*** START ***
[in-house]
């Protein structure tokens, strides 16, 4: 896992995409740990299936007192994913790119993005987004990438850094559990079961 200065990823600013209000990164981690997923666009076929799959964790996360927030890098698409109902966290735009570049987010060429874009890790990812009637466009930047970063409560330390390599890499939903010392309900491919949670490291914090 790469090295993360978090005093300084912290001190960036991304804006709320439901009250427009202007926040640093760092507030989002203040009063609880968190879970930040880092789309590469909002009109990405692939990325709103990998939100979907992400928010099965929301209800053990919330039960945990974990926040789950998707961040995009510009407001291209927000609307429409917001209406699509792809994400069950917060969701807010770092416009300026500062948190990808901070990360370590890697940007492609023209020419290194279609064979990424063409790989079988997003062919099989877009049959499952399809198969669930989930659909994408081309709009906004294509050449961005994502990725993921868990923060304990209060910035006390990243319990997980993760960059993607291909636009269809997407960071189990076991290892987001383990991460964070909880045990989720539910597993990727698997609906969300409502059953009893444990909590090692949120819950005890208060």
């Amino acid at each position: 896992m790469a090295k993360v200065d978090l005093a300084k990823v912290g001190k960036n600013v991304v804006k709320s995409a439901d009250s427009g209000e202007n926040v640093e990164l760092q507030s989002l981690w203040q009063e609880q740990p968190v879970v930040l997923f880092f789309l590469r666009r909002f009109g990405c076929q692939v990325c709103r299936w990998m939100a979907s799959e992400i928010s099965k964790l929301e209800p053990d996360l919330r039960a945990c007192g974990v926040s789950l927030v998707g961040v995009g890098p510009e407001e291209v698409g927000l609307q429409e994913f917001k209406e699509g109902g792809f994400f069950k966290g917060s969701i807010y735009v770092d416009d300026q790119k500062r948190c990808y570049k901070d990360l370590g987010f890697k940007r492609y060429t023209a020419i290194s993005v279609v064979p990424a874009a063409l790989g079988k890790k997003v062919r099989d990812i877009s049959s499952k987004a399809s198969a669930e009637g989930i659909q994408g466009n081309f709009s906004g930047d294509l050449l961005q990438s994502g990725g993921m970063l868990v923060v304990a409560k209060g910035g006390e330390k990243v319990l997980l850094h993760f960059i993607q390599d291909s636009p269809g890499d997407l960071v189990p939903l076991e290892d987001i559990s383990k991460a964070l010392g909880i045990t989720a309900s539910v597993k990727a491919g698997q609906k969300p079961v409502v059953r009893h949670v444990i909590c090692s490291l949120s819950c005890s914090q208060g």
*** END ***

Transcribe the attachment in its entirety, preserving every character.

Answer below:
[in-house]
């Protein structure tokens, strides 16, 4: 896992995409740990299936007192994913790119993005987004990438850094559990079961 200065990823600013209000990164981690997923666009076929799959964790996360927030890098698409109902966290735009570049987010060429874009890790990812009637466009930047970063409560330390390599890499939903010392309900491919949670490291914090 790469090295993360978090005093300084912290001190960036991304804006709320439901009250427009202007926040640093760092507030989002203040009063609880968190879970930040880092789309590469909002009109990405692939990325709103990998939100979907992400928010099965929301209800053990919330039960945990974990926040789950998707961040995009510009407001291209927000609307429409917001209406699509792809994400069950917060969701807010770092416009300026500062948190990808901070990360370590890697940007492609023209020419290194279609064979990424063409790989079988997003062919099989877009049959499952399809198969669930989930659909994408081309709009906004294509050449961005994502990725993921868990923060304990209060910035006390990243319990997980993760960059993607291909636009269809997407960071189990076991290892987001383990991460964070909880045990989720539910597993990727698997609906969300409502059953009893444990909590090692949120819950005890208060």
């Amino acid at each position: 896992m790469a090295k993360v200065d978090l005093a300084k990823v912290g001190k960036n600013v991304v804006k709320s995409a439901d009250s427009g209000e202007n926040v640093e990164l760092q507030s989002l981690w203040q009063e609880q740990p968190v879970v930040l997923f880092f789309l590469r666009r909002f009109g990405c076929q692939v990325c709103r299936w990998m939100a979907s799959e992400i928010s099965k964790l929301e209800p053990d996360l919330r039960a945990c007192g974990v926040s789950l927030v998707g961040v995009g890098p510009e407001e291209v698409g927000l609307q429409e994913f917001k209406e699509g109902g792809f994400f069950k966290g917060s969701i807010y735009v770092d416009d300026q790119k500062r948190c990808y570049k901070d990360l370590g987010f890697k940007r492609y060429t023209a020419i290194s993005v279609v064979p990424a874009a063409l790989g079988k890790k997003v062919r099989d990812i877009s049959s499952k987004a399809s198969a669930e009637g989930i659909q994408g466009n081309f709009s906004g930047d294509l050449l961005q990438s994502g990725g993921m970063l868990v923060v304990a409560k209060g910035g006390e330390k990243v319990l997980l850094h993760f960059i993607q390599d291909s636009p269809g890499d997407l960071v189990p939903l076991e290892d987001i559990s383990k991460a964070l010392g909880i045990t989720a309900s539910v597993k990727a491919g698997q609906k969300p079961v409502v059953r009893h949670v444990i909590c090692s490291l949120s819950c005890s914090q208060g």